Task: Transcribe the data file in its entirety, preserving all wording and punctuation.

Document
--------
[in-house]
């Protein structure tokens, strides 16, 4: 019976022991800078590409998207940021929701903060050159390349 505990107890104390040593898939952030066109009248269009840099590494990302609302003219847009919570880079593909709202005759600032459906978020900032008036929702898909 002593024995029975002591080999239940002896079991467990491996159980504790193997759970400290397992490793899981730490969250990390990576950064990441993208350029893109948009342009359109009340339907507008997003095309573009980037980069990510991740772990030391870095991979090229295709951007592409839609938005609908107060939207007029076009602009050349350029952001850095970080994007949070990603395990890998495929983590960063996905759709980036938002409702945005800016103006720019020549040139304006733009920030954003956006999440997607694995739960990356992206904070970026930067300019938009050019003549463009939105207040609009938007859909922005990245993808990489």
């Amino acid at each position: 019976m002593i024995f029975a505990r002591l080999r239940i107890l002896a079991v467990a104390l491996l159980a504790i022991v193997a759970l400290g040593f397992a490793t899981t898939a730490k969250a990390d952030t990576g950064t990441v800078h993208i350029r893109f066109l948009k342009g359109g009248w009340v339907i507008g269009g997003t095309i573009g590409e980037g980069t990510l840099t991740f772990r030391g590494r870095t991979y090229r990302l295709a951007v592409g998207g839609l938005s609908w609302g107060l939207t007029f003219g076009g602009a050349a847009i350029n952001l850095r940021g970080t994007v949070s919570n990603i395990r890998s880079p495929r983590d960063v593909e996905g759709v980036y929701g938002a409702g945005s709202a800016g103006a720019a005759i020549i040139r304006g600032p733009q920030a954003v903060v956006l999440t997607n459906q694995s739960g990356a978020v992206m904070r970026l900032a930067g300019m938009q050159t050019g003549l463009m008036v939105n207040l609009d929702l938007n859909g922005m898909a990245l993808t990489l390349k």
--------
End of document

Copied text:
[in-house]
């Protein structure tokens, strides 16, 4: 019976022991800078590409998207940021929701903060050159390349 505990107890104390040593898939952030066109009248269009840099590494990302609302003219847009919570880079593909709202005759600032459906978020900032008036929702898909 002593024995029975002591080999239940002896079991467990491996159980504790193997759970400290397992490793899981730490969250990390990576950064990441993208350029893109948009342009359109009340339907507008997003095309573009980037980069990510991740772990030391870095991979090229295709951007592409839609938005609908107060939207007029076009602009050349350029952001850095970080994007949070990603395990890998495929983590960063996905759709980036938002409702945005800016103006720019020549040139304006733009920030954003956006999440997607694995739960990356992206904070970026930067300019938009050019003549463009939105207040609009938007859909922005990245993808990489």
């Amino acid at each position: 019976m002593i024995f029975a505990r002591l080999r239940i107890l002896a079991v467990a104390l491996l159980a504790i022991v193997a759970l400290g040593f397992a490793t899981t898939a730490k969250a990390d952030t990576g950064t990441v800078h993208i350029r893109f066109l948009k342009g359109g009248w009340v339907i507008g269009g997003t095309i573009g590409e980037g980069t990510l840099t991740f772990r030391g590494r870095t991979y090229r990302l295709a951007v592409g998207g839609l938005s609908w609302g107060l939207t007029f003219g076009g602009a050349a847009i350029n952001l850095r940021g970080t994007v949070s919570n990603i395990r890998s880079p495929r983590d960063v593909e996905g759709v980036y929701g938002a409702g945005s709202a800016g103006a720019a005759i020549i040139r304006g600032p733009q920030a954003v903060v956006l999440t997607n459906q694995s739960g990356a978020v992206m904070r970026l900032a930067g300019m938009q050159t050019g003549l463009m008036v939105n207040l609009d929702l938007n859909g922005m898909a990245l993808t990489l390349k």